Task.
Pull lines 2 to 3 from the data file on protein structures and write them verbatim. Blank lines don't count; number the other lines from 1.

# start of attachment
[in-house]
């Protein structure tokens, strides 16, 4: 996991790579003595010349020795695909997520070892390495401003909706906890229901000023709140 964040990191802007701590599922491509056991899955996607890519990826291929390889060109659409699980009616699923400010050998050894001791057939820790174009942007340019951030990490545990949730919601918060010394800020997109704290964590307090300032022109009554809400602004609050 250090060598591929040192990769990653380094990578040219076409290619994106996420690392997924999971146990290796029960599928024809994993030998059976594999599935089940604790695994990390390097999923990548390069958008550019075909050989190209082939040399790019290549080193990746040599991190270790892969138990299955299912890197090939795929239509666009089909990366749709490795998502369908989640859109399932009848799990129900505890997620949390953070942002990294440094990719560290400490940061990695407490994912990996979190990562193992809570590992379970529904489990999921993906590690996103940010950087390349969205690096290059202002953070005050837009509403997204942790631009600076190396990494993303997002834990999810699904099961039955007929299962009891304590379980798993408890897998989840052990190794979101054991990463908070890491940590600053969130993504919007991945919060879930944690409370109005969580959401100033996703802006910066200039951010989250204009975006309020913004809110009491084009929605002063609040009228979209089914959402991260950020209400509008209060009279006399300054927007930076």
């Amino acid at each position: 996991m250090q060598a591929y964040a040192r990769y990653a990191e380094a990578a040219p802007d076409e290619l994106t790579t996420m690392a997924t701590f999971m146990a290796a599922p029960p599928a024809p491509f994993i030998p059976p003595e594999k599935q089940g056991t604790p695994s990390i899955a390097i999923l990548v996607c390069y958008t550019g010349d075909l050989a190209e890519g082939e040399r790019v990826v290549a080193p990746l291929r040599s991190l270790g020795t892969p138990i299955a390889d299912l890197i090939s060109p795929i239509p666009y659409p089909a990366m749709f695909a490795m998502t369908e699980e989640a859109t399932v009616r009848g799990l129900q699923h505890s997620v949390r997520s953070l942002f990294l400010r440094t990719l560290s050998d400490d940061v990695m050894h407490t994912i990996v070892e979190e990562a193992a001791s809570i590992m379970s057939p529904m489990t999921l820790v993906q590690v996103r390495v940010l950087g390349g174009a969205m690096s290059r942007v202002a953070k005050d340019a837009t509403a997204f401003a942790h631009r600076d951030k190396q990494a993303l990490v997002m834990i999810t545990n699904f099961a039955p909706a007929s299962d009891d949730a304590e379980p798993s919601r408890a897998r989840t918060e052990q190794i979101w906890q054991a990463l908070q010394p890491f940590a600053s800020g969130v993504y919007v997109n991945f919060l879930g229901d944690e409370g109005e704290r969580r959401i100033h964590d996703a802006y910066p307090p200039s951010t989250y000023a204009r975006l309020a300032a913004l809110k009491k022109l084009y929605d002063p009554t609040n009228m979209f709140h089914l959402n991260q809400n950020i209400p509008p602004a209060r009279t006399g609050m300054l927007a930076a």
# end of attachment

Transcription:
């Protein structure tokens, strides 16, 4: 996991790579003595010349020795695909997520070892390495401003909706906890229901000023709140 964040990191802007701590599922491509056991899955996607890519990826291929390889060109659409699980009616699923400010050998050894001791057939820790174009942007340019951030990490545990949730919601918060010394800020997109704290964590307090300032022109009554809400602004609050 250090060598591929040192990769990653380094990578040219076409290619994106996420690392997924999971146990290796029960599928024809994993030998059976594999599935089940604790695994990390390097999923990548390069958008550019075909050989190209082939040399790019290549080193990746040599991190270790892969138990299955299912890197090939795929239509666009089909990366749709490795998502369908989640859109399932009848799990129900505890997620949390953070942002990294440094990719560290400490940061990695407490994912990996979190990562193992809570590992379970529904489990999921993906590690996103940010950087390349969205690096290059202002953070005050837009509403997204942790631009600076190396990494993303997002834990999810699904099961039955007929299962009891304590379980798993408890897998989840052990190794979101054991990463908070890491940590600053969130993504919007991945919060879930944690409370109005969580959401100033996703802006910066200039951010989250204009975006309020913004809110009491084009929605002063609040009228979209089914959402991260950020209400509008209060009279006399300054927007930076």
């Amino acid at each position: 996991m250090q060598a591929y964040a040192r990769y990653a990191e380094a990578a040219p802007d076409e290619l994106t790579t996420m690392a997924t701590f999971m146990a290796a599922p029960p599928a024809p491509f994993i030998p059976p003595e594999k599935q089940g056991t604790p695994s990390i899955a390097i999923l990548v996607c390069y958008t550019g010349d075909l050989a190209e890519g082939e040399r790019v990826v290549a080193p990746l291929r040599s991190l270790g020795t892969p138990i299955a390889d299912l890197i090939s060109p795929i239509p666009y659409p089909a990366m749709f695909a490795m998502t369908e699980e989640a859109t399932v009616r009848g799990l129900q699923h505890s997620v949390r997520s953070l942002f990294l400010r440094t990719l560290s050998d400490d940061v990695m050894h407490t994912i990996v070892e979190e990562a193992a001791s809570i590992m379970s057939p529904m489990t999921l820790v993906q590690v996103r390495v940010l950087g390349g174009a969205m690096s290059r942007v202002a953070k005050d340019a837009t509403a997204f401003a942790h631009r600076d951030k190396q990494a993303l990490v997002m834990i999810t545990n699904f099961a039955p909706a007929s299962d009891d949730a304590e379980p798993s919601r408890a897998r989840t918060e052990q190794i979101w906890q054991a990463l908070q010394p890491f940590a600053s800020g969130v993504y919007v997109n991945f919060l879930g229901d944690e409370g109005e704290r969580r959401i100033h964590d996703a802006y910066p307090p200039s951010t989250y000023a204009r975006l309020a300032a913004l809110k009491k022109l084009y929605d002063p009554t609040n009228m979209f709140h089914l959402n991260q809400n950020i209400p509008p602004a209060r009279t006399g609050m300054l927007a930076a």